Under some points of view, this vision of the pressure groups could be considered as a too positive version but at the same time it also true that it is difficult to find a unique definition that includes the role of every pressure group.
DATA According to the website of Ashbourne College Government & Politics, there are more than 7000 pressure groups in the United Kingdom and they involve multi-million of members (McCormick, 2003). As anticipated by the previous data, the numbers of pressure groups are really high, mostly if compared with the numbers of subscription that political parties have.
An example of this, as reported by Figure 2, taken from Grant article (2004), is the fact that the Royal Society for the Protection of Birds (RSPB) has more than the double of subscription that the three main parties in the United Kingdom. These data certificate that the pressure groups go over the political parties and over the ideologies. Pressure group are transverse to the political groups.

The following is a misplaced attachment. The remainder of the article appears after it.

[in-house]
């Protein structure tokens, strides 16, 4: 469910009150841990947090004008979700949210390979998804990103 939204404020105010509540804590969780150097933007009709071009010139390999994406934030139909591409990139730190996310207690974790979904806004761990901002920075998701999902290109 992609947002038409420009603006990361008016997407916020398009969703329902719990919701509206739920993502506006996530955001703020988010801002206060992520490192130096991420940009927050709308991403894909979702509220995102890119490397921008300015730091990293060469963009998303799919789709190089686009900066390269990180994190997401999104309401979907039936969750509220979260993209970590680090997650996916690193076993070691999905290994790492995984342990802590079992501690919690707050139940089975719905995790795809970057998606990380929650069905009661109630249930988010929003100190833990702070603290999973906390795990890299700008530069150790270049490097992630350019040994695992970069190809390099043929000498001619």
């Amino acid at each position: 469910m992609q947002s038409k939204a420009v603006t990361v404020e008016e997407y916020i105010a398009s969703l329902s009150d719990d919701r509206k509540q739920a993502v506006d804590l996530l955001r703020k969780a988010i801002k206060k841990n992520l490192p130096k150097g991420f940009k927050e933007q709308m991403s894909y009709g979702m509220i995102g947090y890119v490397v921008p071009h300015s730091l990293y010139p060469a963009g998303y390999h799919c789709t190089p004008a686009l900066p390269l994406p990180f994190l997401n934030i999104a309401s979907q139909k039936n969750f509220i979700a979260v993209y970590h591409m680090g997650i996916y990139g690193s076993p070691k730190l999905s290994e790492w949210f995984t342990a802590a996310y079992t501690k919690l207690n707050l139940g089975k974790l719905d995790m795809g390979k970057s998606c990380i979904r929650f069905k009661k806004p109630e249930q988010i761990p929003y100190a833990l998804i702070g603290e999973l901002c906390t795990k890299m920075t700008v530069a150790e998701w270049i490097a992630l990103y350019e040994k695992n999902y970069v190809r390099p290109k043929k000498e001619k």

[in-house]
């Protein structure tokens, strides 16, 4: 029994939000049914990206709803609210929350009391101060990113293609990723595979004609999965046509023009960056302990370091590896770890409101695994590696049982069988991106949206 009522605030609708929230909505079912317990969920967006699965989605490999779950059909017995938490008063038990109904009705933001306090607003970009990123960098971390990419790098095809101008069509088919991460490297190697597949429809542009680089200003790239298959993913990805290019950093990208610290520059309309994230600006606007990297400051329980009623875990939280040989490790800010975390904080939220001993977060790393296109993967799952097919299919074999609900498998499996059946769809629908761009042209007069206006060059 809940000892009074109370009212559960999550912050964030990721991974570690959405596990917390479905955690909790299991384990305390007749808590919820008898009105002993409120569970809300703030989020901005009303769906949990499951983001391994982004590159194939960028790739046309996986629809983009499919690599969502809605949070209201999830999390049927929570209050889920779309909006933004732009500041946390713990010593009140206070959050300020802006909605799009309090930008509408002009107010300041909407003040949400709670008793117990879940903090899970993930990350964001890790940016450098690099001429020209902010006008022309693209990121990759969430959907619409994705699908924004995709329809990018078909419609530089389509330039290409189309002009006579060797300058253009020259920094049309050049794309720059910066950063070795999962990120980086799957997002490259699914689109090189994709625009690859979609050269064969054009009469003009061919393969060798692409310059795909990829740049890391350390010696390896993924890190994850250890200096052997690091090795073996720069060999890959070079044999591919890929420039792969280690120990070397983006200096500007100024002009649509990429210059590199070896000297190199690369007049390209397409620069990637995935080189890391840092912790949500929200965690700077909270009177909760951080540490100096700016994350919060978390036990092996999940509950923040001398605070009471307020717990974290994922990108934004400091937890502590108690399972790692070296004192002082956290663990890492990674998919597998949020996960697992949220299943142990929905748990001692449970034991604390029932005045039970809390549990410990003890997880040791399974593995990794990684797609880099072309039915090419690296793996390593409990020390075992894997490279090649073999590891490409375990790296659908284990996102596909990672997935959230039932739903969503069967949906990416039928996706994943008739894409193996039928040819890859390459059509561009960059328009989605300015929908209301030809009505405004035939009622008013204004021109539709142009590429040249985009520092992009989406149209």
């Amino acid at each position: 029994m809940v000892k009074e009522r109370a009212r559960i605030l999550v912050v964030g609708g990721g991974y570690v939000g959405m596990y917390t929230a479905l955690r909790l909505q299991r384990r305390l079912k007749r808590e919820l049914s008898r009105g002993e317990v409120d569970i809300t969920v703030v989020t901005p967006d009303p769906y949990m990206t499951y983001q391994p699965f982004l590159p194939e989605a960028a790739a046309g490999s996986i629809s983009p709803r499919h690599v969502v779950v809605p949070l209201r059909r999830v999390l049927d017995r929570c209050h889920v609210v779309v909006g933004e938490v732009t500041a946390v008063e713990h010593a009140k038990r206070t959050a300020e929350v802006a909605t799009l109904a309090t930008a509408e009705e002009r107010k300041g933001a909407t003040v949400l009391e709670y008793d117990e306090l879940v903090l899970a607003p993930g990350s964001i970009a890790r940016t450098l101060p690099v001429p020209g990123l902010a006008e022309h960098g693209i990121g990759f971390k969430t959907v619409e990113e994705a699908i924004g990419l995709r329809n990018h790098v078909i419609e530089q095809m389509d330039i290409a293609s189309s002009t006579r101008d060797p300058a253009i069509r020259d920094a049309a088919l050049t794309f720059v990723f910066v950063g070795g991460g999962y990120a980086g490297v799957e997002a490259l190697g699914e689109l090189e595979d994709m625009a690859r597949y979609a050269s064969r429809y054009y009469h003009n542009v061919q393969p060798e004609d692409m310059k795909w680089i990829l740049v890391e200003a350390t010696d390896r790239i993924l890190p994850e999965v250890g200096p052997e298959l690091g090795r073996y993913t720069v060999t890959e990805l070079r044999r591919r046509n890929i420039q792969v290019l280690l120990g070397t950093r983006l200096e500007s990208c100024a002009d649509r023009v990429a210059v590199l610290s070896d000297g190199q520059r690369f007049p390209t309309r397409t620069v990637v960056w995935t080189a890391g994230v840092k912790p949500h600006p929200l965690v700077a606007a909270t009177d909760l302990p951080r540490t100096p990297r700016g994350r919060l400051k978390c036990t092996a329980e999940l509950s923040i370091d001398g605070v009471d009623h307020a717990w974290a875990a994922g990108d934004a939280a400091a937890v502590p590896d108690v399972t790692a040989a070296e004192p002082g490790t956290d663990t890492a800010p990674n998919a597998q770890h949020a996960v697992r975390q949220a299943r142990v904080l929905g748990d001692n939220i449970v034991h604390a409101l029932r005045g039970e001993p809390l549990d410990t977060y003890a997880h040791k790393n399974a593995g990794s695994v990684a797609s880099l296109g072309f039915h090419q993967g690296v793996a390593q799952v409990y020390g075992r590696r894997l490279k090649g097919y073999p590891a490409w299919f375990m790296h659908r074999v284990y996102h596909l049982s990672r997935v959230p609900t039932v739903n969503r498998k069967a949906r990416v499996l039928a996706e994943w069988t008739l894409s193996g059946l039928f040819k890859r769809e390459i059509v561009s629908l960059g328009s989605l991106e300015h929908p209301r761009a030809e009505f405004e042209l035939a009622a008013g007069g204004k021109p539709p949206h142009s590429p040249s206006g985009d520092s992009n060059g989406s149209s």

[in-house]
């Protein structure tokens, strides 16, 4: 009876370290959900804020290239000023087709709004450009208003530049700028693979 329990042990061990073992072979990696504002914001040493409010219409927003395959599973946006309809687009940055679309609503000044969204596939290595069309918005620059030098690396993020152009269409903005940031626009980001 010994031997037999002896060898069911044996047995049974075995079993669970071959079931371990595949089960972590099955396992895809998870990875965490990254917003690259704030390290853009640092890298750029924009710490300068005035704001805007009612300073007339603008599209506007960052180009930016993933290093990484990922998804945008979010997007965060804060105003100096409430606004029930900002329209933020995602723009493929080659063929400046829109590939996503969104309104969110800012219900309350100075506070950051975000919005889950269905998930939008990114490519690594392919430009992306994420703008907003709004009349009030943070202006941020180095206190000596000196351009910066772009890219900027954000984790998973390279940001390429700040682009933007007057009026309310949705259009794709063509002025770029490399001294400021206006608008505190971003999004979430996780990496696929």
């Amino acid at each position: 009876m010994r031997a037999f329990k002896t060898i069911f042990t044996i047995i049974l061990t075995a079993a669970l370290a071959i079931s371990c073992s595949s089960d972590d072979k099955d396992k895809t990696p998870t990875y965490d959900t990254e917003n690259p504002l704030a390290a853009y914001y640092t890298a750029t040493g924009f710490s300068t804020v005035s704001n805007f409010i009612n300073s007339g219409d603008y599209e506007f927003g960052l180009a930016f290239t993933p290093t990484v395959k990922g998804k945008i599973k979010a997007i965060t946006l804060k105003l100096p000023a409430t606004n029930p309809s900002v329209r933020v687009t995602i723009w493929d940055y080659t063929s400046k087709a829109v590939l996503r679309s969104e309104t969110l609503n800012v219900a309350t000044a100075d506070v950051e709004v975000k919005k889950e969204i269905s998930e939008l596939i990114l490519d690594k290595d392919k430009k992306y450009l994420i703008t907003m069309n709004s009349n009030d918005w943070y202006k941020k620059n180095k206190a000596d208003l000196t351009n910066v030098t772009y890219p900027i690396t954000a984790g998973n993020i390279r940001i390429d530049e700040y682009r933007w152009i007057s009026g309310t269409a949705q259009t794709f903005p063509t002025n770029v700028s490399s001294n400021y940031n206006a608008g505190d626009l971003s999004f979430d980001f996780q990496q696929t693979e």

KIND OF PRESSURE GROUPS About the different kinds of pressure groups that exist, over the years different categorization have been theorized. A good description of this evolution it can be found in the Craig Smith (1987) article. For example, he cites the ones of Mckeinze, of Coxall, and of Marsh. However, in his article Craig Smith considers as best theory the one of Wotton, written in 1984. Following the Wotton’s scheme (Figure 1), the pressure groups are differentiated depending of two criteria: the grade of their political specialization and if their membership is closed or open. The four categories are: operational, expressive, representative, and finally propagational groups.
Even if it could be the doubt that this theory is outdated, this categorization can be found also on the BBC website, where although using different words, the Wotton’s theory is confirmed.